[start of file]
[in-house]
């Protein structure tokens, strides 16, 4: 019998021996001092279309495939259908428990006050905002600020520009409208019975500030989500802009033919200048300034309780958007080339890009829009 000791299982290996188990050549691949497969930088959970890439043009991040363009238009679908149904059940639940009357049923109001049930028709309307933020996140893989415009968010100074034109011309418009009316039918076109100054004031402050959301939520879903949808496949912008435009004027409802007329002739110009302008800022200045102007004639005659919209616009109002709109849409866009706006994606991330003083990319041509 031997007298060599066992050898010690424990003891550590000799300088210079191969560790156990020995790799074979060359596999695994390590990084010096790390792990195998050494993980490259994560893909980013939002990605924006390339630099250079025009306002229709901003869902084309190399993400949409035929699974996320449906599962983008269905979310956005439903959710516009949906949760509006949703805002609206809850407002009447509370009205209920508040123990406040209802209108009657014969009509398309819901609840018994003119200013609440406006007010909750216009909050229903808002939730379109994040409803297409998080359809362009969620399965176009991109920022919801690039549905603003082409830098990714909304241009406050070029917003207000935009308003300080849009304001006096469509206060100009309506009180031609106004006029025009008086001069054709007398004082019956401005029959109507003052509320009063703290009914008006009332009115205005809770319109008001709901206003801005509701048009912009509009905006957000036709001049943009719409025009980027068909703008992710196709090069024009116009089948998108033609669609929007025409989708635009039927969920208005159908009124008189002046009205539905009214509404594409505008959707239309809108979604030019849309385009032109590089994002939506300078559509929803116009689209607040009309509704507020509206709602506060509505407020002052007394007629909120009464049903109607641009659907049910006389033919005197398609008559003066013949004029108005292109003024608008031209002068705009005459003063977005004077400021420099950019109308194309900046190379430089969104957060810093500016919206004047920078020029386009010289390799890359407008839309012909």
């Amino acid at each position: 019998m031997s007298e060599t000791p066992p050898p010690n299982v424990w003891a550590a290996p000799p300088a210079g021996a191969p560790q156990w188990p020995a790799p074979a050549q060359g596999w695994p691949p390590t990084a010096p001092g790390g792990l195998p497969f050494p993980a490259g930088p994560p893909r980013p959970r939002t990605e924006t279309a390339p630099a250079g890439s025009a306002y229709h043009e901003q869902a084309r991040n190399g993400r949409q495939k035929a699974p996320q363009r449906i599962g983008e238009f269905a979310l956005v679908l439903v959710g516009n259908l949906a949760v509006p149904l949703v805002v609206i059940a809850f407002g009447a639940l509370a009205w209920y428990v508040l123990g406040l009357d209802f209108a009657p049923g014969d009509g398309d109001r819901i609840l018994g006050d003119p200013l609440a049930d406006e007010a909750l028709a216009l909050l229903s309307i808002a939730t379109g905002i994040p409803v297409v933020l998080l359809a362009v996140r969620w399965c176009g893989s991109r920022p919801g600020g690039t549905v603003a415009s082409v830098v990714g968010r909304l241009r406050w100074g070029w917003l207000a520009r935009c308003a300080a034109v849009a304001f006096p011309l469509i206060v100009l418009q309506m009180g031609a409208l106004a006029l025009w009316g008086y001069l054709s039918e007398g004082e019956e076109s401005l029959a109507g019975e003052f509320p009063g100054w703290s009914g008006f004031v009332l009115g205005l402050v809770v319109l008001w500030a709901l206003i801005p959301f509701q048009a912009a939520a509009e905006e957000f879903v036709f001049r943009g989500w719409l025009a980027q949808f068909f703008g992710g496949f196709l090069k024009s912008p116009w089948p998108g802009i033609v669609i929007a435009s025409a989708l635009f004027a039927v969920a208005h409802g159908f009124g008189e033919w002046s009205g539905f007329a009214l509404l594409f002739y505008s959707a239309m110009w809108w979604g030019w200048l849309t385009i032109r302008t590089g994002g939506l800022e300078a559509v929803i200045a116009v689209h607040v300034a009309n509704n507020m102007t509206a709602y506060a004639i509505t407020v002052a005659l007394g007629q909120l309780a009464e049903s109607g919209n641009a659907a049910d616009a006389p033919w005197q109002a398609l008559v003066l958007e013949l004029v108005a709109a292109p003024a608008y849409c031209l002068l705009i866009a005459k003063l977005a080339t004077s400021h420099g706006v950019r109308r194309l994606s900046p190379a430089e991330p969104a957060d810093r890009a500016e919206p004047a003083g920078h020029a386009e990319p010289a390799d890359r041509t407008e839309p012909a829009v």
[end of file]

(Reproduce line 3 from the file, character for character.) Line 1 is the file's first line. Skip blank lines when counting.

């Amino acid at each position: 019998m031997s007298e060599t000791p066992p050898p010690n299982v424990w003891a550590a290996p000799p300088a210079g021996a191969p560790q156990w188990p020995a790799p074979a050549q060359g596999w695994p691949p390590t990084a010096p001092g790390g792990l195998p497969f050494p993980a490259g930088p994560p893909r980013p959970r939002t990605e924006t279309a390339p630099a250079g890439s025009a306002y229709h043009e901003q869902a084309r991040n190399g993400r949409q495939k035929a699974p996320q363009r449906i599962g983008e238009f269905a979310l956005v679908l439903v959710g516009n259908l949906a949760v509006p149904l949703v805002v609206i059940a809850f407002g009447a639940l509370a009205w209920y428990v508040l123990g406040l009357d209802f209108a009657p049923g014969d009509g398309d109001r819901i609840l018994g006050d003119p200013l609440a049930d406006e007010a909750l028709a216009l909050l229903s309307i808002a939730t379109g905002i994040p409803v297409v933020l998080l359809a362009v996140r969620w399965c176009g893989s991109r920022p919801g600020g690039t549905v603003a415009s082409v830098v990714g968010r909304l241009r406050w100074g070029w917003l207000a520009r935009c308003a300080a034109v849009a304001f006096p011309l469509i206060v100009l418009q309506m009180g031609a409208l106004a006029l025009w009316g008086y001069l054709s039918e007398g004082e019956e076109s401005l029959a109507g019975e003052f509320p009063g100054w703290s009914g008006f004031v009332l009115g205005l402050v809770v319109l008001w500030a709901l206003i801005p959301f509701q048009a912009a939520a509009e905006e957000f879903v036709f001049r943009g989500w719409l025009a980027q949808f068909f703008g992710g496949f196709l090069k024009s912008p116009w089948p998108g802009i033609v669609i929007a435009s025409a989708l635009f004027a039927v969920a208005h409802g159908f009124g008189e033919w002046s009205g539905f007329a009214l509404l594409f002739y505008s959707a239309m110009w809108w979604g030019w200048l849309t385009i032109r302008t590089g994002g939506l800022e300078a559509v929803i200045a116009v689209h607040v300034a009309n509704n507020m102007t509206a709602y506060a004639i509505t407020v002052a005659l007394g007629q909120l309780a009464e049903s109607g919209n641009a659907a049910d616009a006389p033919w005197q109002a398609l008559v003066l958007e013949l004029v108005a709109a292109p003024a608008y849409c031209l002068l705009i866009a005459k003063l977005a080339t004077s400021h420099g706006v950019r109308r194309l994606s900046p190379a430089e991330p969104a957060d810093r890009a500016e919206p004047a003083g920078h020029a386009e990319p010289a390799d890359r041509t407008e839309p012909a829009v």